Enter the knight in shining armor, Verizon. With its nearly $11 billion in cash and short-term investments, it has almost 30 times the idle cash that Netflix does, cash that could be easily dispatched to ramp up Netflix's library with the best content. Coupled with Verizon's massive $5.1 billion in free cash flow for the most recent quarter alone and you can see there really isn't much content they couldn't buy.

Speak now, or forever hold your peace
So would a marriage between Netflix and Verizon be a good one? I think so. As mobile devices increasingly dominate our landscape, people will want access to their media whenever and wherever. Considering that Verizon just spent $3.6 billion on spectrum licenses that will let it cover 259 million Americans, or basically the whole population, I'd say it's well-positioned to do just that. While this is still in rumor-mill stage, I'm very excited to see how it plays out.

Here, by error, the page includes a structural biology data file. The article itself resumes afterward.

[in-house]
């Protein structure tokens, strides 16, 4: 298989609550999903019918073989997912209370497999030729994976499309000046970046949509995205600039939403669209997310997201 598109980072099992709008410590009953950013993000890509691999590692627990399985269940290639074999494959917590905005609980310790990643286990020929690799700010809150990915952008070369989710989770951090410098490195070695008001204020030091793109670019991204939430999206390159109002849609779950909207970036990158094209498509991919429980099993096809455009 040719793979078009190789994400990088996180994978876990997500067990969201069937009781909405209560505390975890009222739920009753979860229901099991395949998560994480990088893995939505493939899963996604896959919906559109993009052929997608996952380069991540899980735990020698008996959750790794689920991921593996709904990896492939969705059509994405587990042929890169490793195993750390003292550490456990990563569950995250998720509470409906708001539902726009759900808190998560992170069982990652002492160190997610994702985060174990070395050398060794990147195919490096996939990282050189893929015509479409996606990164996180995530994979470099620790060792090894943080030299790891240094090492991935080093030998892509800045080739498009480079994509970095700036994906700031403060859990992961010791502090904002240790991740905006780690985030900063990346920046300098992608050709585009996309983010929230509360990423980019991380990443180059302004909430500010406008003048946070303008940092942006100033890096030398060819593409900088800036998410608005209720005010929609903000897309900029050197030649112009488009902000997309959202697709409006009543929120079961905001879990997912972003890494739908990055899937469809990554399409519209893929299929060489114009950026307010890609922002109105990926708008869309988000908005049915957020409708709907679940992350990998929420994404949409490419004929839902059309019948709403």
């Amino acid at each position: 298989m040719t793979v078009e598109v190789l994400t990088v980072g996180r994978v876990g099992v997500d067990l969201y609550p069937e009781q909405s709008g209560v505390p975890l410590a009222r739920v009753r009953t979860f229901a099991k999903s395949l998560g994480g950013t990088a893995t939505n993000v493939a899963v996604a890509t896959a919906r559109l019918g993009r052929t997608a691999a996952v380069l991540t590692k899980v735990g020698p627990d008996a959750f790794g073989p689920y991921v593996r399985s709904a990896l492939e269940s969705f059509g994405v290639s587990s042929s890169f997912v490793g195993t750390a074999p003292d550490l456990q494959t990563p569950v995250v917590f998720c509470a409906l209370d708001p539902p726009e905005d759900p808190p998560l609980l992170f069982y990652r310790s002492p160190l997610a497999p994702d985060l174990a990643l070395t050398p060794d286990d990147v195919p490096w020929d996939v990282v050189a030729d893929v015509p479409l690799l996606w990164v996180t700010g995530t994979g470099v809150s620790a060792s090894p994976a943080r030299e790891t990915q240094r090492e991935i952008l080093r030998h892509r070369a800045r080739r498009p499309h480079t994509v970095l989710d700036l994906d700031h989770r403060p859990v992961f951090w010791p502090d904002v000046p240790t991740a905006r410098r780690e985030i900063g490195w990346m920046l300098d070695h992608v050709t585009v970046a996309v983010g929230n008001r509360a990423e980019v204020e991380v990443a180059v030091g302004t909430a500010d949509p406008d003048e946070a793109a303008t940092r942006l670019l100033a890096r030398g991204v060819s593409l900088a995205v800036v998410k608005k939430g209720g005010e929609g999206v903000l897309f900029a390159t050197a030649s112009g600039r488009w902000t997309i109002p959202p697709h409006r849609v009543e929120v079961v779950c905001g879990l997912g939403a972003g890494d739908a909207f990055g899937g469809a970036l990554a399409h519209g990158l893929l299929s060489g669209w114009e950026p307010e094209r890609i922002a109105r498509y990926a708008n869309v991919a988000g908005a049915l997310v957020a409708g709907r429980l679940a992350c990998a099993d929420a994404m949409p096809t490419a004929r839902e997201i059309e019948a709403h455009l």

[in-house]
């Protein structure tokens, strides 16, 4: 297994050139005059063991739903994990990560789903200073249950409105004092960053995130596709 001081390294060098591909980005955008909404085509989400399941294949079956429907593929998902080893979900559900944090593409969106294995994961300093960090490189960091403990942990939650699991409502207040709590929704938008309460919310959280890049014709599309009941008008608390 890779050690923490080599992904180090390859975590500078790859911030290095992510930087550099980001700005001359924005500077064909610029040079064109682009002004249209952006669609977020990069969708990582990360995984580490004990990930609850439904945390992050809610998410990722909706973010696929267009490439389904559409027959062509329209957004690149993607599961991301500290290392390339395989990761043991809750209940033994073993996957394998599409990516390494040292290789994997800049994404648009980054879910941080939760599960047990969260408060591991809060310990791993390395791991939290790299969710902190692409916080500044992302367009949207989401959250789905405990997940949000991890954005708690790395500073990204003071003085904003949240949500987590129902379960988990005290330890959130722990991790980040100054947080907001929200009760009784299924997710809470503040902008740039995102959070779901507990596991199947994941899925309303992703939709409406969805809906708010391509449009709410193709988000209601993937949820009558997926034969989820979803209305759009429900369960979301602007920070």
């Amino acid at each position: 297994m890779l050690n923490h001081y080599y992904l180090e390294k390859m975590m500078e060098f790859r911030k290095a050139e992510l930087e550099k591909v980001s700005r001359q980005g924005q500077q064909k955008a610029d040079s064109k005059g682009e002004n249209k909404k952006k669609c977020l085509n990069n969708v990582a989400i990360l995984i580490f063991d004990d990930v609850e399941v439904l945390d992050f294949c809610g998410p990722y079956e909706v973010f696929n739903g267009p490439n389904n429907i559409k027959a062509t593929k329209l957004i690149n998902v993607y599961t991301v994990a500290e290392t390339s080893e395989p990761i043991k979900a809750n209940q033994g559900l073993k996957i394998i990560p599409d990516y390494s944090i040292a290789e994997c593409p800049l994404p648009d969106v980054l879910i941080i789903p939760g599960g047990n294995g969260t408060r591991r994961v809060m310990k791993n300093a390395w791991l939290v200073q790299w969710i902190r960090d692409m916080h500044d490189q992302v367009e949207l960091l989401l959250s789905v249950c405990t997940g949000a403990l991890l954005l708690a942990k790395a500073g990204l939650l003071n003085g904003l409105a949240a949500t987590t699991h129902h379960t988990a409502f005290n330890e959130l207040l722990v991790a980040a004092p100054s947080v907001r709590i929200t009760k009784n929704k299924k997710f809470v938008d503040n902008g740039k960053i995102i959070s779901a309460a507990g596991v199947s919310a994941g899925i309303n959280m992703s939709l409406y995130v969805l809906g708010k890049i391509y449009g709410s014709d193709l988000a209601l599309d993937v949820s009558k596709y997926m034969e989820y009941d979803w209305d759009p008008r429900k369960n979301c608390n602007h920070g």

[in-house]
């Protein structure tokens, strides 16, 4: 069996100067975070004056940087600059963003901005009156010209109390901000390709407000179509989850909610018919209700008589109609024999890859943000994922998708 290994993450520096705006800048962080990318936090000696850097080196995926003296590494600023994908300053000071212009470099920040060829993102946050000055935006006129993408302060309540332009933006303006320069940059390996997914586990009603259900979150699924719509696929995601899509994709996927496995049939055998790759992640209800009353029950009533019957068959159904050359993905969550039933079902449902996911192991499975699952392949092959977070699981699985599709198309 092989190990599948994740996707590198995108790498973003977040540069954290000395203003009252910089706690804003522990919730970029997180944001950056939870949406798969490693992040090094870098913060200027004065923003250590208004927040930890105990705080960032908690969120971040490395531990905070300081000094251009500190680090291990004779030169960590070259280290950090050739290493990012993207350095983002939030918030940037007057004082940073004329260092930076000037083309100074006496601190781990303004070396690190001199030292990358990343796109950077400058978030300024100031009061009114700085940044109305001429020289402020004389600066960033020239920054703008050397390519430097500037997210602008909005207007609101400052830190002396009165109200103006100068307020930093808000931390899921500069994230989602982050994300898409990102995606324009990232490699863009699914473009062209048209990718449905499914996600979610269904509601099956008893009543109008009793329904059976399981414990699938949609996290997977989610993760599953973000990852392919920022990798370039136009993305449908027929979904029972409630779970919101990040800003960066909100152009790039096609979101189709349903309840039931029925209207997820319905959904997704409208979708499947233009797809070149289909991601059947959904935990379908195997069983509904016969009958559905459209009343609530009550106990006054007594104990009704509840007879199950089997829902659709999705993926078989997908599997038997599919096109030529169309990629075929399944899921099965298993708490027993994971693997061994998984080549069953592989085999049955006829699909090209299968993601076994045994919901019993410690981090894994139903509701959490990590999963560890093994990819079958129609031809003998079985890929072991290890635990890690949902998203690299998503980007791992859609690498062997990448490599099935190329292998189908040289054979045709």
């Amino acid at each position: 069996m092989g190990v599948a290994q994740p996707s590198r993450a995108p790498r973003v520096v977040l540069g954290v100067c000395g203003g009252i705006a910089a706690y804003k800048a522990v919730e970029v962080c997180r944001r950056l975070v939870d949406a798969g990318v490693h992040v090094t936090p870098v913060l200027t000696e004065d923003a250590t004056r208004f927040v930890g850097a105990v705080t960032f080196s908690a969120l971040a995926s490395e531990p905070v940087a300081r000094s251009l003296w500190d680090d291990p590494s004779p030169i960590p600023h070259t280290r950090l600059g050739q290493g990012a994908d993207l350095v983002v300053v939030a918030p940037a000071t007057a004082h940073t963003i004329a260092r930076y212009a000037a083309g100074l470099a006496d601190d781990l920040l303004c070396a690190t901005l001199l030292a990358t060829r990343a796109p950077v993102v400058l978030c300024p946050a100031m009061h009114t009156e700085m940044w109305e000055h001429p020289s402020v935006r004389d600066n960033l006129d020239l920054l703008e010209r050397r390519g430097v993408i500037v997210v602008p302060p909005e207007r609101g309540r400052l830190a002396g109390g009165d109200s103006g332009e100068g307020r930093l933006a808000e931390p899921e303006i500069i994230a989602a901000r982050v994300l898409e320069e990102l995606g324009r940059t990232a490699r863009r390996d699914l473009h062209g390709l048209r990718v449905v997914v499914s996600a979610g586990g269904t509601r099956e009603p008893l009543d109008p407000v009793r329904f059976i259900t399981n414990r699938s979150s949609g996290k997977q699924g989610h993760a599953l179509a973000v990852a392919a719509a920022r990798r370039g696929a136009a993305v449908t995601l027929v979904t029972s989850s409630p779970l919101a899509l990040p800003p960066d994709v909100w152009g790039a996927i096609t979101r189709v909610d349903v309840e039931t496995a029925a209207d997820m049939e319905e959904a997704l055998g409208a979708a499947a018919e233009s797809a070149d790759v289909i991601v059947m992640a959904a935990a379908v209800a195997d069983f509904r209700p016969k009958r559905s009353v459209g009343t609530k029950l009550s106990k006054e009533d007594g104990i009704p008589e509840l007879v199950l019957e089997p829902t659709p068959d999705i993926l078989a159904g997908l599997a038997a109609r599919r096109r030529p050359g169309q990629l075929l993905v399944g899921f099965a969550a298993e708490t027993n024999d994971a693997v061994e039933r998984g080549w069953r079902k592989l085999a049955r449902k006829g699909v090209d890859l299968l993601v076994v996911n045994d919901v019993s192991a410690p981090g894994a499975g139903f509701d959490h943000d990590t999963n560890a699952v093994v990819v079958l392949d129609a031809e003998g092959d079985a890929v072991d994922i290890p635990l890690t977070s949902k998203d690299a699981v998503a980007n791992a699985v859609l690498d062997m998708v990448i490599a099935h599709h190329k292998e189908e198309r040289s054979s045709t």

To stay updated on whether Verizon and Netflix tie the knot, please feel free to add these companies to My Watchlist. My Watchlist is a free service offered by The Motley Fool to keep you updated on all the news and events as they relate to your favorite companies. You can click here to start today.

Editor's note: A previous version of this article noted that Whitney Tilson profited from his original short position. While his stance was vindicated, he covered his position before the drop and did not realize a profit.

Austin Smith owns no shares of the companies mentioned here. The Motley Fool owns shares of Apple,, and Google. Motley Fool newsletter services have recommended buying shares of Netflix, Google, Apple, and Motley Fool newsletter services have recommended creating a bull call spread position in Apple. Try any of our Foolish newsletter services free for 30 days. We Fools may not all hold the same opinions, but we all believe that considering a diverse range of insights makes us better investors. The Motley Fool has a disclosure policy.

Read/Post Comments (8) | Recommend This Article (6)

Comments from our Foolish Readers

Help us keep this a respectfully Foolish area! This is a place for our readers to discuss, debate, and learn more about the Foolish investing topic you read about above. Help us keep it clean and safe. If you believe a comment is abusive or otherwise violates our Fool's Rules, please report it via the Report this Comment Report this Comment icon found on every comment.